Compound mortality impacts from extreme temperatures and the COVID-19 pandemic

Y. T. Eunice Lo*, Daniel M. Mitchell, Antonio Gasparrini

*Corresponding author for this work

Research output: Contribution to journalArticle (Academic Journal)peer-review


Extreme weather and coronavirus-type pandemics are both leading global health concerns. Until now, no study has quantified the compound health consequences of the co-occurrence of them. We estimate the mortality attributable to extreme heat and cold events, which dominate the UK health burden from weather hazards, in England and Wales in the period 2020-2022, during which the COVID-19 pandemic peaked in terms of mortality. We show that temperature-related mortality exceeded COVID-19 mortality by 8% in South West England. Combined, extreme temperatures and COVID-19 led to 19 (95% confidence interval: 16–22 in North West England) to 24 (95% confidence interval: 20–29 in Wales) excess deaths per 100,000 population during heatwaves, and 80 (95% confidence interval: 75–86 in Yorkshire and the Humber) to 127 (95% confidence interval: 123–132 in East of England) excess deaths per 100,000 population during cold snaps. These numbers are at least ~2 times higher than the previous decade. Society must increase preparedness for compound health crises such as extreme weather coinciding with pandemics.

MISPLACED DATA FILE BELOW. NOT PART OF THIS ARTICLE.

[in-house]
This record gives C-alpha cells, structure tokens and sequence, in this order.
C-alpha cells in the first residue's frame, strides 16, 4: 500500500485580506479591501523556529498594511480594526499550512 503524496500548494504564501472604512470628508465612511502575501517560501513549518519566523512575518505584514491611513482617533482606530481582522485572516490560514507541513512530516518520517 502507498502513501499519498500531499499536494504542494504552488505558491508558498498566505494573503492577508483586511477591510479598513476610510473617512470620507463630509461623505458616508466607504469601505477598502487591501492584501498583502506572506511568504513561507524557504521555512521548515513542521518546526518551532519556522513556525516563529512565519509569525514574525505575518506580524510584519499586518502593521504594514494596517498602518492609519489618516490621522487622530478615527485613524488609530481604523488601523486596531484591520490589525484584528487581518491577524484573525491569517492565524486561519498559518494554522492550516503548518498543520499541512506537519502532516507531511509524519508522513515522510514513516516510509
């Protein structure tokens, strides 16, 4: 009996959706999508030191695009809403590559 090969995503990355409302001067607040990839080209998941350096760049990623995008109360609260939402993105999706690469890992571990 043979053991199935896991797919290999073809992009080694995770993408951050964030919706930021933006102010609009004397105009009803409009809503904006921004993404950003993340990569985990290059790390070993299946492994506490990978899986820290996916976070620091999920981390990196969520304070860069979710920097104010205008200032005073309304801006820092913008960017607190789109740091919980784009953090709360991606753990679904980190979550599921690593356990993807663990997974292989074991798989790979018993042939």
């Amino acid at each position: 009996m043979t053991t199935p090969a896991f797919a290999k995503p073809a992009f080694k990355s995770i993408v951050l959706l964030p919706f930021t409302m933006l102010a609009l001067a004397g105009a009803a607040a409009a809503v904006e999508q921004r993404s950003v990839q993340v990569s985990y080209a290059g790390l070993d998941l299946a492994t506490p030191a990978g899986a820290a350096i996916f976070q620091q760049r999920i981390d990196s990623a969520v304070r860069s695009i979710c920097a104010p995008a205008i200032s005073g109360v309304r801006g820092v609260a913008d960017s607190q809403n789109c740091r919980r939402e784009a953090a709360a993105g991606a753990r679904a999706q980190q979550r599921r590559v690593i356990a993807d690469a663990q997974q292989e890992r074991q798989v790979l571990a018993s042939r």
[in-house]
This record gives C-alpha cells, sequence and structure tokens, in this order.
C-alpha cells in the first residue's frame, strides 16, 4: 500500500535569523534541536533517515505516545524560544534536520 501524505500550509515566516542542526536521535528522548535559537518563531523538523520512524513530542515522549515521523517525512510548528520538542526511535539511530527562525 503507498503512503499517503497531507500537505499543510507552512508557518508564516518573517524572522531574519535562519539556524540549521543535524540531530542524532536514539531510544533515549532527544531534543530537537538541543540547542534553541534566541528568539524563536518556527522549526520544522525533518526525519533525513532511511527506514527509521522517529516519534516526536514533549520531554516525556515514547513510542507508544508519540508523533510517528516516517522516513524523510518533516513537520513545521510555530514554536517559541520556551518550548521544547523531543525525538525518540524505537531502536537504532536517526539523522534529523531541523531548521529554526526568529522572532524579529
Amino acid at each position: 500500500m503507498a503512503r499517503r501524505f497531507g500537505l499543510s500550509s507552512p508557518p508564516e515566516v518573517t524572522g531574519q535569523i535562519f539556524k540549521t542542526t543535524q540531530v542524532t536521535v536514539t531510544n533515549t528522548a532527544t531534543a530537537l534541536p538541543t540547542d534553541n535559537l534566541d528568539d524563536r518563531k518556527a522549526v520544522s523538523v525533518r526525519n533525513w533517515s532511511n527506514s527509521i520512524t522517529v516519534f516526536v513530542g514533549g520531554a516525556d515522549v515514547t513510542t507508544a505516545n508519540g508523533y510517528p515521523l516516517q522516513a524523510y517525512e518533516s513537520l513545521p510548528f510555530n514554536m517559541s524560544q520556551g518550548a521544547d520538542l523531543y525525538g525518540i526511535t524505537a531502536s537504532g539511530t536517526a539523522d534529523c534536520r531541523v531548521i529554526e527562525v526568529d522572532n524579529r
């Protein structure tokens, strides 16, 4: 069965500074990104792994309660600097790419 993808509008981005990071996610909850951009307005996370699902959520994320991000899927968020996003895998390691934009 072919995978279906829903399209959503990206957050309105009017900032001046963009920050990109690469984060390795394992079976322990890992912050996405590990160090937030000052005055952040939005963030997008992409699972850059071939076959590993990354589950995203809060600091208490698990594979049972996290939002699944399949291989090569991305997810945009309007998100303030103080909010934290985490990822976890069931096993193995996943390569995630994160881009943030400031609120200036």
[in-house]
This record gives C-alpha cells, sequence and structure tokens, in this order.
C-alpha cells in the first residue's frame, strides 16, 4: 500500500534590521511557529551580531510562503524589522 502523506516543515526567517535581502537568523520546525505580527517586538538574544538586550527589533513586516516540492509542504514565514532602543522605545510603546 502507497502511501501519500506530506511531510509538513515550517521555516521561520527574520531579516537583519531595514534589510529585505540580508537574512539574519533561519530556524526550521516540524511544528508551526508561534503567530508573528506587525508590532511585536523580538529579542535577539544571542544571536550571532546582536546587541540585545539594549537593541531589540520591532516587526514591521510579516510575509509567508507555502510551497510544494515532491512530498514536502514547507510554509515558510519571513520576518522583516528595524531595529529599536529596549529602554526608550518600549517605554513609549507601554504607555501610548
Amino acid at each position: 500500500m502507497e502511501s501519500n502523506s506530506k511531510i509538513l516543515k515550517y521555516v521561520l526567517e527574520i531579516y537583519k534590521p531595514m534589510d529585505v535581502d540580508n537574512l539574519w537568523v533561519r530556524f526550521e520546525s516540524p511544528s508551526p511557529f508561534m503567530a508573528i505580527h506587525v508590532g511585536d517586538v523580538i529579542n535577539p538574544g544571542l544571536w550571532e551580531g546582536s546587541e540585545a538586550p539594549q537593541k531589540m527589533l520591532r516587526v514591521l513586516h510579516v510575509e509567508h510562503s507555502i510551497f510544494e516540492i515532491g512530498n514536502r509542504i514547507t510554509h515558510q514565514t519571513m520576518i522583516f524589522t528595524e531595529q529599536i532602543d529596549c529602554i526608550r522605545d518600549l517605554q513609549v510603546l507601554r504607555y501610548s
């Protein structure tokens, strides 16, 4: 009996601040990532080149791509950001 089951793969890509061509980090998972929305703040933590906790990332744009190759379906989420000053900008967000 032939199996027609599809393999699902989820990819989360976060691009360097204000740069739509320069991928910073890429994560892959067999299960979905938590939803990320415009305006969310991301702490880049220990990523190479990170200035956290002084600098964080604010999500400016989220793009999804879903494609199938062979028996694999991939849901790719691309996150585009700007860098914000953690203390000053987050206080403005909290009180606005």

Original languageEnglish
Article number4289
JournalNature Communications
Issue number1
Publication statusPublished - 23 May 2024

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